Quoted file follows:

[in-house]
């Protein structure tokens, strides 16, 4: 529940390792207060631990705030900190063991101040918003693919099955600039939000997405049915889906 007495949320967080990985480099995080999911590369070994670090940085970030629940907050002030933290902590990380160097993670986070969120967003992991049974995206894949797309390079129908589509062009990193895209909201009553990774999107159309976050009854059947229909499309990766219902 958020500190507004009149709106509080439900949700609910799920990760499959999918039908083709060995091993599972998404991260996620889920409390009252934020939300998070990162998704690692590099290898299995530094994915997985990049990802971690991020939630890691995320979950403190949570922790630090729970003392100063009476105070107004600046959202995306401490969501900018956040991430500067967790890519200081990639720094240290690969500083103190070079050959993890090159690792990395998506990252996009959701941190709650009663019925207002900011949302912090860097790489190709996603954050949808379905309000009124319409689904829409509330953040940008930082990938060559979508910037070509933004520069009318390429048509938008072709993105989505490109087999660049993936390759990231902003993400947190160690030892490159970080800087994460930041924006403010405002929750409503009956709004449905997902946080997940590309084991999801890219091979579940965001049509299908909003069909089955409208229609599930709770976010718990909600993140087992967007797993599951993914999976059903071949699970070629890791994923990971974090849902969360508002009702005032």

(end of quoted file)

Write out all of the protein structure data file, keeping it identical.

[in-house]
């Protein structure tokens, strides 16, 4: 529940390792207060631990705030900190063991101040918003693919099955600039939000997405049915889906 007495949320967080990985480099995080999911590369070994670090940085970030629940907050002030933290902590990380160097993670986070969120967003992991049974995206894949797309390079129908589509062009990193895209909201009553990774999107159309976050009854059947229909499309990766219902 958020500190507004009149709106509080439900949700609910799920990760499959999918039908083709060995091993599972998404991260996620889920409390009252934020939300998070990162998704690692590099290898299995530094994915997985990049990802971690991020939630890691995320979950403190949570922790630090729970003392100063009476105070107004600046959202995306401490969501900018956040991430500067967790890519200081990639720094240290690969500083103190070079050959993890090159690792990395998506990252996009959701941190709650009663019925207002900011949302912090860097790489190709996603954050949808379905309000009124319409689904829409509330953040940008930082990938060559979508910037070509933004520069009318390429048509938008072709993105989505490109087999660049993936390759990231902003993400947190160690030892490159970080800087994460930041924006403010405002929750409503009956709004449905997902946080997940590309084991999801890219091979579940965001049509299908909003069909089955409208229609599930709770976010718990909600993140087992967007797993599951993914999976059903071949699970070629890791994923990971974090849902969360508002009702005032």